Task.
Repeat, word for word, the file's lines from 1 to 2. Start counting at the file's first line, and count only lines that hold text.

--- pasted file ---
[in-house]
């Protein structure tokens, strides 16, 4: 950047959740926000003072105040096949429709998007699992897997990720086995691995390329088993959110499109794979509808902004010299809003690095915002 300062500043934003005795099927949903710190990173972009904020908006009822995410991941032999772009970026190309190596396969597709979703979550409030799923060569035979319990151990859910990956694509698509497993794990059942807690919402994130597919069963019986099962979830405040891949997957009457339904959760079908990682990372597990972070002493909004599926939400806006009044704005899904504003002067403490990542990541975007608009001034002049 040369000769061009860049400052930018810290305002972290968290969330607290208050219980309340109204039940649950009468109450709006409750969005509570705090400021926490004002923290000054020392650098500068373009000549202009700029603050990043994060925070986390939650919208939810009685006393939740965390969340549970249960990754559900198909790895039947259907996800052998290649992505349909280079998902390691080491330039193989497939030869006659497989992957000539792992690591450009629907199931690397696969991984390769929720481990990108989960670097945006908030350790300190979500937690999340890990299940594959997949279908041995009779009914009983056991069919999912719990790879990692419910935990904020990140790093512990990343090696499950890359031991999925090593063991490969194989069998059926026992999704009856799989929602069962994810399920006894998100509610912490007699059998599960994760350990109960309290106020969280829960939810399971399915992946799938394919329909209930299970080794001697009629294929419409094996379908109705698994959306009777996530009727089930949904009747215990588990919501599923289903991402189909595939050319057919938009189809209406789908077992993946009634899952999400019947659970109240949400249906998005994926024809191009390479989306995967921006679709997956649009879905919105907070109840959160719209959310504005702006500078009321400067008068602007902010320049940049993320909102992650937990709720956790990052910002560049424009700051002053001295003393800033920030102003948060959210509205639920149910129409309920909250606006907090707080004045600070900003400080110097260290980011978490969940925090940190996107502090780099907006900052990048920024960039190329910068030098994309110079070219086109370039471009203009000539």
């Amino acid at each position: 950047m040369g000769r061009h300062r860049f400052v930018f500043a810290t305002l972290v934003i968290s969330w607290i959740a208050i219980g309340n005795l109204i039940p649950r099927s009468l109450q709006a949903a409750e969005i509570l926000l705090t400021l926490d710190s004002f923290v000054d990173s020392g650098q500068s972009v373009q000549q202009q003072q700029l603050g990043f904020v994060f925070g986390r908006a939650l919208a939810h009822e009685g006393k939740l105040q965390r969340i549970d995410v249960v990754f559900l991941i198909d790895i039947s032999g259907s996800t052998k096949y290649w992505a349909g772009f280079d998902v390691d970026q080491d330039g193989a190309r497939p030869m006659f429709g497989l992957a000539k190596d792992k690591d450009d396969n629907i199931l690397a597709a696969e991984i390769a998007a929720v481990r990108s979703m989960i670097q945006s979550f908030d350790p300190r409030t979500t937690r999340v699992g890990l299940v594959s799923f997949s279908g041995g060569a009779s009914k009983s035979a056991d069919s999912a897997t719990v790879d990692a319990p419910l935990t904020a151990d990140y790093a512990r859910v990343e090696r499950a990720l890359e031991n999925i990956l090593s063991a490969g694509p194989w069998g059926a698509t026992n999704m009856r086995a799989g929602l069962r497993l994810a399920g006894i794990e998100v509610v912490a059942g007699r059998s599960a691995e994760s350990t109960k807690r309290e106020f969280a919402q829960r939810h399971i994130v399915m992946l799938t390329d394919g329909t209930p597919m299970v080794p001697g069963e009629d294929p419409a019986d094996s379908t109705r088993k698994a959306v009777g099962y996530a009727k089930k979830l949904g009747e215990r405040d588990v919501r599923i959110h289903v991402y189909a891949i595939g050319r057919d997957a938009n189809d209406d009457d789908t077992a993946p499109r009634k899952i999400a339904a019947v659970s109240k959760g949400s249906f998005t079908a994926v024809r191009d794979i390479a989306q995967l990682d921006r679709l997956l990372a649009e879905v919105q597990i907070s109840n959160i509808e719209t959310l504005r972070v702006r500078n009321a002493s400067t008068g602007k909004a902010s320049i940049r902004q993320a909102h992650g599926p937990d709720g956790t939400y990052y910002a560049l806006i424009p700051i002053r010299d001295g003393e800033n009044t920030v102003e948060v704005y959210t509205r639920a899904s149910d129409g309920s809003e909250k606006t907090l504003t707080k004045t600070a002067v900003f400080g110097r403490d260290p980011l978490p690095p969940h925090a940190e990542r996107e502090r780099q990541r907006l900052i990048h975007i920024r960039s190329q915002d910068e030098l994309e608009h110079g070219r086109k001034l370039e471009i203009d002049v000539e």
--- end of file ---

[in-house]
């Protein structure tokens, strides 16, 4: 950047959740926000003072105040096949429709998007699992897997990720086995691995390329088993959110499109794979509808902004010299809003690095915002 300062500043934003005795099927949903710190990173972009904020908006009822995410991941032999772009970026190309190596396969597709979703979550409030799923060569035979319990151990859910990956694509698509497993794990059942807690919402994130597919069963019986099962979830405040891949997957009457339904959760079908990682990372597990972070002493909004599926939400806006009044704005899904504003002067403490990542990541975007608009001034002049 040369000769061009860049400052930018810290305002972290968290969330607290208050219980309340109204039940649950009468109450709006409750969005509570705090400021926490004002923290000054020392650098500068373009000549202009700029603050990043994060925070986390939650919208939810009685006393939740965390969340549970249960990754559900198909790895039947259907996800052998290649992505349909280079998902390691080491330039193989497939030869006659497989992957000539792992690591450009629907199931690397696969991984390769929720481990990108989960670097945006908030350790300190979500937690999340890990299940594959997949279908041995009779009914009983056991069919999912719990790879990692419910935990904020990140790093512990990343090696499950890359031991999925090593063991490969194989069998059926026992999704009856799989929602069962994810399920006894998100509610912490007699059998599960994760350990109960309290106020969280829960939810399971399915992946799938394919329909209930299970080794001697009629294929419409094996379908109705698994959306009777996530009727089930949904009747215990588990919501599923289903991402189909595939050319057919938009189809209406789908077992993946009634899952999400019947659970109240949400249906998005994926024809191009390479989306995967921006679709997956649009879905919105907070109840959160719209959310504005702006500078009321400067008068602007902010320049940049993320909102992650937990709720956790990052910002560049424009700051002053001295003393800033920030102003948060959210509205639920149910129409309920909250606006907090707080004045600070900003400080110097260290980011978490969940925090940190996107502090780099907006900052990048920024960039190329910068030098994309110079070219086109370039471009203009000539």